Ectropion

Eyelids That Turn Out | Eyelids Turning Outwards

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This patient actually has an ectropion of both lower eyelids. His left one is worse than his right.

What is an Ectropion?

Ectropion refers to when the eyelid no longer lies snugly against the eyeball and turns outwards and most commonly affects the lower eyelid.

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How is an Eyelid Ectropion treated?

  • default_titleThe best option for treating ectropion is by surgery. The type of surgery performed is varies from patient to patient depending on the reasons why that patient has an ectropion in the first place.
  • default_titleFor most patients, surgery tightens up the lower eyelid horizontally and reduces any downward pull on the eyelid. This will result in restoring the lower eyelid to its normal position, so that it fits snugly against the eyeball.
  • default_title If the ectropion is caused by scarring then the operation may involve more extensive surgery- sometimes involving the use of skin grafts or skin flaps to relieve the tension caused by the scar tissue. Most operations can be done quite comfortably and quickly using a local anaesthetic injection as a day case procedure.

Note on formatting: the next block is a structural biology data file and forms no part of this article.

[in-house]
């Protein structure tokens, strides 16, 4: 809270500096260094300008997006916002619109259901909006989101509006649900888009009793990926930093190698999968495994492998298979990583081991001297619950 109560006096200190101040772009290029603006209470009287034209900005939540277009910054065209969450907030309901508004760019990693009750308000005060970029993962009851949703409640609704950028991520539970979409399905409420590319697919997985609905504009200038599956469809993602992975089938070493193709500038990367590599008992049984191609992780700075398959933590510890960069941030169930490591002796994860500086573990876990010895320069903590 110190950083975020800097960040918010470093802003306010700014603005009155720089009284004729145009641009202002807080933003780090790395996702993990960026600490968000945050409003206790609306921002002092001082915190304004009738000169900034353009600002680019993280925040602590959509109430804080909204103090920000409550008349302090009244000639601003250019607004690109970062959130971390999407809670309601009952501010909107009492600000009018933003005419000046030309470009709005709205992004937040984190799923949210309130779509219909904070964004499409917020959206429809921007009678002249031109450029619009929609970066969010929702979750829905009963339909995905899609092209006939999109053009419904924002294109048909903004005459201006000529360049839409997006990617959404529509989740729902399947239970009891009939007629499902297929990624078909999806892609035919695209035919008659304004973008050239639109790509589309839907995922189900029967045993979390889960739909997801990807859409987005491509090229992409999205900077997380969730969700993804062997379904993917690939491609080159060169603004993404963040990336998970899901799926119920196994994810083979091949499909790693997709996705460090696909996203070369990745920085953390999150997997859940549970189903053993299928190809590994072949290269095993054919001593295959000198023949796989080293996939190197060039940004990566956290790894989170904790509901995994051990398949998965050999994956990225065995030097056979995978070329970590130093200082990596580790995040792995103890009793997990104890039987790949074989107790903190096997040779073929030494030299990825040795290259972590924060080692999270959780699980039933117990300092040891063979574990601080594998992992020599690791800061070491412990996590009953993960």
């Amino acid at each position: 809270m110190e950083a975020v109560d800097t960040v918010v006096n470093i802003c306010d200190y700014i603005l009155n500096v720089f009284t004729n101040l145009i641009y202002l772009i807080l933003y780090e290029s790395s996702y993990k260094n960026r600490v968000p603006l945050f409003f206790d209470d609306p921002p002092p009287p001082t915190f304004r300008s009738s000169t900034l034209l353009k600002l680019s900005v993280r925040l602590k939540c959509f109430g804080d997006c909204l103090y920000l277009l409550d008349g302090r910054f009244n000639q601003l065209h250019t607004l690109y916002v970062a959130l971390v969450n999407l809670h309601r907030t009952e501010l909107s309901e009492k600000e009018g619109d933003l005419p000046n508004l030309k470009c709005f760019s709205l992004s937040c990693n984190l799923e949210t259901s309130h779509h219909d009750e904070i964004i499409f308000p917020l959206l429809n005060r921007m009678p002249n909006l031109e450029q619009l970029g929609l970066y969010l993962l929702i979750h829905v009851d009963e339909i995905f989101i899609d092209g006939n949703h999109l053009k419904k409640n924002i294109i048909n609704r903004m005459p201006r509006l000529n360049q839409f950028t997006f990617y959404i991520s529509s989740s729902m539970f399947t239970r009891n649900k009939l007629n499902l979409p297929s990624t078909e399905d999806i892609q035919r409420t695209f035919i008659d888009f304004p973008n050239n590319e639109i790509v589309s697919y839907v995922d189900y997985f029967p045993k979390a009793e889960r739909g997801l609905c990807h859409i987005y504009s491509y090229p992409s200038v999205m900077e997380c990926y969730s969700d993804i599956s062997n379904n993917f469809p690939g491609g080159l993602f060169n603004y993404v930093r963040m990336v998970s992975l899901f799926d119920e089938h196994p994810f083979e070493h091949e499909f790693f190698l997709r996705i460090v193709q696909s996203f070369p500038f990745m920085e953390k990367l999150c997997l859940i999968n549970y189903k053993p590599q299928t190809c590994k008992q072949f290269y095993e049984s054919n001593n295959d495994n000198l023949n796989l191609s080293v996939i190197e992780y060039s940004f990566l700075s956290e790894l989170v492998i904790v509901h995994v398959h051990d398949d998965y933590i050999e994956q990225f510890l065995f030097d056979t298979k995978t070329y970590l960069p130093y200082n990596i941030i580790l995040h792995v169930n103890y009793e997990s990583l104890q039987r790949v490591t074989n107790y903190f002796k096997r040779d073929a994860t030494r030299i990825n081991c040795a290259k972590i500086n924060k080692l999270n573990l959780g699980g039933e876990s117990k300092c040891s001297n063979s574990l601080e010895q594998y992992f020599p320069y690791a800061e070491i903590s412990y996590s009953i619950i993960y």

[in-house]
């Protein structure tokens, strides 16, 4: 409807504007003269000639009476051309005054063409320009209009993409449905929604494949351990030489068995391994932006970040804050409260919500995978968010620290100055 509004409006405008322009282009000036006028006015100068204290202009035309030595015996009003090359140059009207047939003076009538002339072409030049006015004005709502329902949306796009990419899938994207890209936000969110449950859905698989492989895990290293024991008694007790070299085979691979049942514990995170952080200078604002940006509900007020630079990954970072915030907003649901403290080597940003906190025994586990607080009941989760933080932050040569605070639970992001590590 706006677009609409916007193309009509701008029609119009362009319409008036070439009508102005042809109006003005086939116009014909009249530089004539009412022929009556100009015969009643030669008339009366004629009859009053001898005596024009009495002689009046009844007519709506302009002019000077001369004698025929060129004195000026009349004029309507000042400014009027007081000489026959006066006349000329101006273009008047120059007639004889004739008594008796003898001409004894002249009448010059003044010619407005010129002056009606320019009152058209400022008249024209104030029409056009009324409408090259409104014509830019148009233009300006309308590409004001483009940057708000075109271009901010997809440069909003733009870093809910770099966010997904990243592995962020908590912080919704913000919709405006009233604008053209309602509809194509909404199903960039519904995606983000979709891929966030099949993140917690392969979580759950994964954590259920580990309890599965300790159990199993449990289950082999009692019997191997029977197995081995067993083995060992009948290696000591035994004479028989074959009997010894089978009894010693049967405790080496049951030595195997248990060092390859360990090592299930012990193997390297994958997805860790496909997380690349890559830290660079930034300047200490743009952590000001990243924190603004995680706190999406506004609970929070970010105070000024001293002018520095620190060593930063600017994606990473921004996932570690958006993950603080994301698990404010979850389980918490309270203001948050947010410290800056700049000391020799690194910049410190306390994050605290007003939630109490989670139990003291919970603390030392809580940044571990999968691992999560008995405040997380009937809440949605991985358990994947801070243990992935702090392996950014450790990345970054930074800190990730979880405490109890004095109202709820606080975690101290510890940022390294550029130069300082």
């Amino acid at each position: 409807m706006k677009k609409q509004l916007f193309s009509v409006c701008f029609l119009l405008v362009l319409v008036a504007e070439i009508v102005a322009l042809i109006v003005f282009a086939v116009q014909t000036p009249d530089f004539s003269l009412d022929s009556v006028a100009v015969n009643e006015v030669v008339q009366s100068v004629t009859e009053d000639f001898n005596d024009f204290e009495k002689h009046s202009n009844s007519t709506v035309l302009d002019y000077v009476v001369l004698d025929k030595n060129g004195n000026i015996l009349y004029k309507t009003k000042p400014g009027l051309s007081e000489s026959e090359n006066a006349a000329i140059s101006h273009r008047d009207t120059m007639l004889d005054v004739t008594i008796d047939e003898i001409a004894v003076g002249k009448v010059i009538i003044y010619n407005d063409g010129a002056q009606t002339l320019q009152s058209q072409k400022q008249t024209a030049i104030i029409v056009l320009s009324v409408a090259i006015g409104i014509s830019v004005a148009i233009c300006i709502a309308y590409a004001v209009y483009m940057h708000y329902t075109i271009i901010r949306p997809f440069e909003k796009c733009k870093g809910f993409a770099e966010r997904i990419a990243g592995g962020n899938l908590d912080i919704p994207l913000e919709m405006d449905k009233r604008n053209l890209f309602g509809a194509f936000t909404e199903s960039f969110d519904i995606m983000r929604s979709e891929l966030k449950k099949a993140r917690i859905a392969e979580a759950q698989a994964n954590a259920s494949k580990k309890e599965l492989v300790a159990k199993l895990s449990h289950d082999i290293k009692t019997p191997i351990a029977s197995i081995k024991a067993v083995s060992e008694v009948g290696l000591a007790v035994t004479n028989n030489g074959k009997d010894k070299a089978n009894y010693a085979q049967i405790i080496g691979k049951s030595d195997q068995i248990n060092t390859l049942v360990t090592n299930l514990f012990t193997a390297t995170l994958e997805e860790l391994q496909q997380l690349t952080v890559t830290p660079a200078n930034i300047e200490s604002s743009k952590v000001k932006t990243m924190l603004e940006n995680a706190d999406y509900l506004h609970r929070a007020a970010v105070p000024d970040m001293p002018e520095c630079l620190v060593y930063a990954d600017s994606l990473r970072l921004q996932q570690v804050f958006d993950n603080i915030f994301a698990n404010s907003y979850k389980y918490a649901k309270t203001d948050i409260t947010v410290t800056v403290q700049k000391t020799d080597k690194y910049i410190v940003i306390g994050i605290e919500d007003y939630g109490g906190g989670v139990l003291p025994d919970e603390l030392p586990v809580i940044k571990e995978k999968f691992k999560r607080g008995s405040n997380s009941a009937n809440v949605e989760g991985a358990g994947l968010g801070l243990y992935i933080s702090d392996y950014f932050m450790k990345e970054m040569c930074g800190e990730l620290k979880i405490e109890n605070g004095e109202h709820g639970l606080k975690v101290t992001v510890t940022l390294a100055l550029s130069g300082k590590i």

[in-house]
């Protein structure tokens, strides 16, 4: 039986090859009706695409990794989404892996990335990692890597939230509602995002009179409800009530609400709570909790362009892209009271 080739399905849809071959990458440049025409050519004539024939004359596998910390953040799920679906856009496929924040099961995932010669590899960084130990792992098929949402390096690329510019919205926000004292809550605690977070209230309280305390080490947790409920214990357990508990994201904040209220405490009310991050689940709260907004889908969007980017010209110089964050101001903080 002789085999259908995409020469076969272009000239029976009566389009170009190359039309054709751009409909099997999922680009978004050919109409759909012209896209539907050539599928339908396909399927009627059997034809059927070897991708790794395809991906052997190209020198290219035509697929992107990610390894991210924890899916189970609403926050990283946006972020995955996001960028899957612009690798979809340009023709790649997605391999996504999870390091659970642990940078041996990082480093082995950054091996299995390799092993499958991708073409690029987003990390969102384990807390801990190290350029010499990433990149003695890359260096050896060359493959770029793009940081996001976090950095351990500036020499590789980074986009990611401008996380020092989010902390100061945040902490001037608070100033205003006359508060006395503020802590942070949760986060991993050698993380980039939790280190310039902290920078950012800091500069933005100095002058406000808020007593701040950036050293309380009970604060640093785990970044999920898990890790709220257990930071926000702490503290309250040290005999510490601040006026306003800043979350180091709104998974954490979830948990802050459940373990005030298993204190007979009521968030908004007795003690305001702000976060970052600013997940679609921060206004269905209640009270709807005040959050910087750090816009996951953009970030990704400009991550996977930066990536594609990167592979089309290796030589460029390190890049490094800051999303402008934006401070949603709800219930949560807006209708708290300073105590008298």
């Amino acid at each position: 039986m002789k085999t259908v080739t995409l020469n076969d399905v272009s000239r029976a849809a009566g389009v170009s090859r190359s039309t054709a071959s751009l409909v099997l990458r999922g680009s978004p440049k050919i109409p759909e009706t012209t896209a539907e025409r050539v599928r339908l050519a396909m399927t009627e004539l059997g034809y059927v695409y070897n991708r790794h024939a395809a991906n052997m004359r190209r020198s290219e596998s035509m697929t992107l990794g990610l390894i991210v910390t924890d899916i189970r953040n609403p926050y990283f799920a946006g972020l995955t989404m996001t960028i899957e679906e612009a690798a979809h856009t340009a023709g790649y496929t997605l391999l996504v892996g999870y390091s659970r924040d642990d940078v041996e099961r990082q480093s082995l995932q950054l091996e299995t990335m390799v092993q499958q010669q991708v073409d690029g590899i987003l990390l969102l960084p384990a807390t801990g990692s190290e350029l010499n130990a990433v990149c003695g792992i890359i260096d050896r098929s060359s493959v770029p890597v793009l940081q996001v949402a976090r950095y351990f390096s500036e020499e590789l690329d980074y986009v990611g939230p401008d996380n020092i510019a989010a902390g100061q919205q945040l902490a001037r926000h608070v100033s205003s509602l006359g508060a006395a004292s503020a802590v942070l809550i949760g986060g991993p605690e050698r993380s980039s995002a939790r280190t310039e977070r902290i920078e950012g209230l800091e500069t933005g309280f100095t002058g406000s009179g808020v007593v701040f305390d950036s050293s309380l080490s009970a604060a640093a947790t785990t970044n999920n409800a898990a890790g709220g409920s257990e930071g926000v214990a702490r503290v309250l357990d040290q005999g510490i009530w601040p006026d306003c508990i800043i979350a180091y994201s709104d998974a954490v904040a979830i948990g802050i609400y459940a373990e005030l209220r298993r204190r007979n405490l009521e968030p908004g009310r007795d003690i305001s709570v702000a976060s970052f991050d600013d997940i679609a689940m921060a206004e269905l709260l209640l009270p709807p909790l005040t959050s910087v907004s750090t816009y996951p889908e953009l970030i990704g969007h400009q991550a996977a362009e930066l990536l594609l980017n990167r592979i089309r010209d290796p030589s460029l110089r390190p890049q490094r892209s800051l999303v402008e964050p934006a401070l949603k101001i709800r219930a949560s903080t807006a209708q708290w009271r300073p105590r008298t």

• default_titleUncommonly where surgery is not a desired option, some oculoplastic surgeons may consider injecting some hyalauronic acid filler in front of an turned out eyelid to prop it back into position. This is a temporary option but can be useful for patients unsuitable for surgery
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Do all Ectropions need treatment?

No. Not all ectropions need treatment. Indeed many patients opt to leave their ectropions alone and decline the option of surgery.
However common reasons for ectropion treatment include:
  • default_titleCosmetic: the patient simply does not like the look of their out turning eyelid.
  • default_titleFunctional: the patient is bothered by symptoms of irritation or watering of the eye
  • default_titlePreventative safety: the patient needs to undergo intraocular surgery in the future such as a cataract surgery. As an ectropion prevents normal drainage of one's tears away into the tear duct, theoretically the tears contain more bacterial organisms. The presence of an ectropion thus results in a theoretically higher risk of post cataract surgery vision threatening bacterial eye infection (endophthalmitis). Thus treatment of the ectropion first prior to the intraocular surgery would be recomended.
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... I was referred to Mr Cheung by my doctor. He told me what I needed doing, which was that my top and bottom eye lids need to be tightened up and tear ducts washed out (nip and tuck). It involved injections around the eyes. I was rather nervous but need not have worried. He has done a lovely job. I have not had any problems since. I wish to thank Mr Cheung for the excellent job he and his team did.
Mrs CD (Birmingham). Surgery performed: bilateral upper lid blepharoplasty, bilateral lower lid tightening and ectropion correction.